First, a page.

My main involvement at PSI has been talking to fathers on the phone, responding to emails, and maintaining my website.  I usually only have 5-10 calls and maybe 10-15 email contacts within a year.  Most of the calls are from dads that feel cut out and rejected by their wives.  These dads feel devastated and powerless to doing anything about the situation.  I have several stories on the postpartumdads.org website from dads dealing with rejection.  I have to say, these calls are tough and I often feel inadequate to provide the kind of help these men desperately want.

On a more positive note, I have had several phone calls where I do feel I have made a difference.  It is very rewarding when I feel like I have helped someone through a tough time.  I have also received a lot of positive feedback on the website, especially the stories. 

 

6) What led you to develop your website for fathers/partners?

After taking some courses through Landmark Education I knew that I wanted to make a difference in the world.  While talking with a friend whose wife was experiencing PPD I realized I didn’t know what to say to help him.  I talked to him about my experience but I didn’t know what resources were available to help.  After looking for resources on the internet I saw that there was very little directed towards the needs of dads dealing with the depression of their wives.  I came up with an idea to develop a website that featured stories from other dads with very practical suggestions.  I got some great encouragement from the local PSI coordinator Shelly Ashe and from Jane Honikman.  With very little experience creating website, I figured out the basics and started with my own story.  I have been fortunate to have other dads contribute stories and I am very proud of what we have created.

 

7) Just as women with PPD learn that taking care of themselves is important, this is a lesson that Fathers should heed as well. What do you do on a regular basis to feed your soul and ensure that you stay in a good place?

I “feed my soul” by doing projects around the house, riding my mountain bike, taking walks, and playing with the kids.  I’m currently building a retaining wall in the back yard and I get great satisfaction out of seeing the progress I make each week.  It’s the most physical labor I get during a week.  I try to mountain bike once a week and the 20 minutes of flying down hill, after the 1 hour going uphill, are the best therapy possible.  Everyday at lunch I take a 20 minute walk that helps to clear my mind.  I also like to spend as much time with the kids as possible.  I enjoy being with them and it’s a great way to see the world through their eyes.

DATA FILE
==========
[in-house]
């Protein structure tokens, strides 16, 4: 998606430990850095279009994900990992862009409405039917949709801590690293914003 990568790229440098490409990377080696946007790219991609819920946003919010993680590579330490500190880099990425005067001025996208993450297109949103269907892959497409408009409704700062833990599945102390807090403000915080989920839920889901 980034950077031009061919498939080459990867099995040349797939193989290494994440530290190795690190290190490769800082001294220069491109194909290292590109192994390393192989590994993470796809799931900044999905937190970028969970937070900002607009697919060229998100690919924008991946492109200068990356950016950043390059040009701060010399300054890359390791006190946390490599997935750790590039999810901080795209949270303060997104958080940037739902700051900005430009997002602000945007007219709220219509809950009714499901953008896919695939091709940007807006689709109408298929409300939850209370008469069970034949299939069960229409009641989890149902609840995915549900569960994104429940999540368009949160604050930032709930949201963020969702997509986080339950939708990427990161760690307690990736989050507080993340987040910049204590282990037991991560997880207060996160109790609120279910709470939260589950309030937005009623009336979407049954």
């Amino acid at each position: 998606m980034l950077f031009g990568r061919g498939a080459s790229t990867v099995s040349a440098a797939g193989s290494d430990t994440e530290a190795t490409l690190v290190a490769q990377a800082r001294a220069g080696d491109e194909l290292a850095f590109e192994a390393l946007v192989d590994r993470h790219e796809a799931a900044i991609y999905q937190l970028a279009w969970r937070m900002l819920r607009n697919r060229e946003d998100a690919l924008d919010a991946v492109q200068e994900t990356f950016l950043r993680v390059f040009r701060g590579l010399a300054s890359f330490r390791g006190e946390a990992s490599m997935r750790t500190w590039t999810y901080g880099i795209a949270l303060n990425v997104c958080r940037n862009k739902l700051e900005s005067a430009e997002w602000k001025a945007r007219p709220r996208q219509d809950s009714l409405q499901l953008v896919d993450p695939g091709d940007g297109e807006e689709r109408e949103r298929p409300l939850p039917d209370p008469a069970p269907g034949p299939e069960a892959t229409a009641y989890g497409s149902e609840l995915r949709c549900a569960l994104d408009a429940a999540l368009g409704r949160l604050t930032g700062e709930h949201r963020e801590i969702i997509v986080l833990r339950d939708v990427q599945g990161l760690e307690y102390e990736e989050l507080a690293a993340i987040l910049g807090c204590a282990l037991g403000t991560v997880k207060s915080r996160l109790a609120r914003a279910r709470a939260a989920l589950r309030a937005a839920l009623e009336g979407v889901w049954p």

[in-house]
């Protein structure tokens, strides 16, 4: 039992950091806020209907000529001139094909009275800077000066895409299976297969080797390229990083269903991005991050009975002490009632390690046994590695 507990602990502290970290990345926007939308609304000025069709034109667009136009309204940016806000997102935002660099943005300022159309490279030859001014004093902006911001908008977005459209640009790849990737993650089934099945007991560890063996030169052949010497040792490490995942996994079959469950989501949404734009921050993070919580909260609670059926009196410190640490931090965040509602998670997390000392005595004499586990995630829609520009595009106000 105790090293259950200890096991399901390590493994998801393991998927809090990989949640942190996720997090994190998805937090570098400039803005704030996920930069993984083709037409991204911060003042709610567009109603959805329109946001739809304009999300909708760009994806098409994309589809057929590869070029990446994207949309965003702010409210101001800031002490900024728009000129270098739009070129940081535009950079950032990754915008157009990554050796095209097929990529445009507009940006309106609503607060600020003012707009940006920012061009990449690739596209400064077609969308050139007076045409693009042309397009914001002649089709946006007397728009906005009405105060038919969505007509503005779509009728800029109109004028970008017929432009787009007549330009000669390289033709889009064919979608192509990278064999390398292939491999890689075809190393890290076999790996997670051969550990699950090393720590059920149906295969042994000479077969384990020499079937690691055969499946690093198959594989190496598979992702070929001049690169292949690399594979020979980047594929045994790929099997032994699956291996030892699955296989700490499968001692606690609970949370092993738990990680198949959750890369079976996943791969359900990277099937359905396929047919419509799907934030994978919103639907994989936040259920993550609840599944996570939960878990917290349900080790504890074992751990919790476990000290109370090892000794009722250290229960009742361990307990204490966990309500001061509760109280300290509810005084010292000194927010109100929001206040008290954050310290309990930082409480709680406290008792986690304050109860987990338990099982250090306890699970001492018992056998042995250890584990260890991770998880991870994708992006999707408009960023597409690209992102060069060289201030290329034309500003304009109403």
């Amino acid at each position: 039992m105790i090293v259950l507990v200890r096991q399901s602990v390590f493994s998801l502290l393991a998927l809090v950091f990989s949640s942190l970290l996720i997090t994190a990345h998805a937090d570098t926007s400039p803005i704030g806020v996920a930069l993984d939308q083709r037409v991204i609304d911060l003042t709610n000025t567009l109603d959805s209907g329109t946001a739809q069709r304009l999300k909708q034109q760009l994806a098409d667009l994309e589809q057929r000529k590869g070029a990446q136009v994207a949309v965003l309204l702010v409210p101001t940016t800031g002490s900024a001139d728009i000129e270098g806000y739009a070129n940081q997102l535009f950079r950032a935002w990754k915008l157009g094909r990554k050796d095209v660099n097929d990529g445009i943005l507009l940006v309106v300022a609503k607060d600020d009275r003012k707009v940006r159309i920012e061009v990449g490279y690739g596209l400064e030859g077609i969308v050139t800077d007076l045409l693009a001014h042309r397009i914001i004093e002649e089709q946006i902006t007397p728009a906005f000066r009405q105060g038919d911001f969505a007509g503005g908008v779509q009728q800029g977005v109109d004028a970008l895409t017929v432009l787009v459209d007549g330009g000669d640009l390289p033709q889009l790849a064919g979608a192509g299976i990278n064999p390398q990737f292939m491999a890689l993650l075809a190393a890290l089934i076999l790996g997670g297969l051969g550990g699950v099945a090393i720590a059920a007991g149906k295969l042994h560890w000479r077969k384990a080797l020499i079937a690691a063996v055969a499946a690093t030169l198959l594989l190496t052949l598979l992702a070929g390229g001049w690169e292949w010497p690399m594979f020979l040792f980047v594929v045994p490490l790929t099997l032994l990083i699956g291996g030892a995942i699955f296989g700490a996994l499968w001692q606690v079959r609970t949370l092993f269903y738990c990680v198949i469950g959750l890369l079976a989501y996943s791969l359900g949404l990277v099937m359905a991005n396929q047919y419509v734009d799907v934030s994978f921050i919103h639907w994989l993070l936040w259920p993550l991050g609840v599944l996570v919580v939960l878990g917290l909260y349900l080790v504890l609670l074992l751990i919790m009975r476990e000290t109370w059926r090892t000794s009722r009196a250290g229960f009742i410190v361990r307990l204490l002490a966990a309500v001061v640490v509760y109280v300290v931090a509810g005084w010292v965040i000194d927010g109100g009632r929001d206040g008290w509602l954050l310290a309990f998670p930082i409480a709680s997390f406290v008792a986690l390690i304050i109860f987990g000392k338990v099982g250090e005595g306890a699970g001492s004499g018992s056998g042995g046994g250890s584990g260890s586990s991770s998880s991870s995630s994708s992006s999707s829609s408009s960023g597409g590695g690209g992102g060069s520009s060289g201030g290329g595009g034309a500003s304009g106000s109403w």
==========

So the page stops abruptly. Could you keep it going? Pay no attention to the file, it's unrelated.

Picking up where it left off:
8 ) Did PPD strengthen or weaken your marriage? Do you feel that you both are in a better place now than prior to PPD?

PPD strengthened our marriage.  Denise and I have been through some very tough times together and we have been able to support each other through them.  Each time we have made it through the tough times we have felt closer as we have more invested in each other.  Watching Denise recover from PPD, as well as a life-threatening illness, has been an inspiration to me and many people around her.

 

9) What aspect of Fatherhood should be celebrated the most?

I see my primary role as a father to be setting the boundaries for my kids.  This means keeping them safe, but it also means allowing them to take risks and sometimes going further then their mom would allow.  I see myself as being there to back them up as they try new things, from riding a bike, to the first day at a new school.  I think the role that fathers play in fostering independence and confidence should be celebrated.

 

10) If there was one piece of advice you could give to an expectant father (new or experienced), what would it be and why would this be important for him to hear?

My one piece of advice to new dads is to trust your instincts.  If something doesn’t seem right it probably isn’t.  That applies to dealing with PPD was well as dealing with setting boundaries.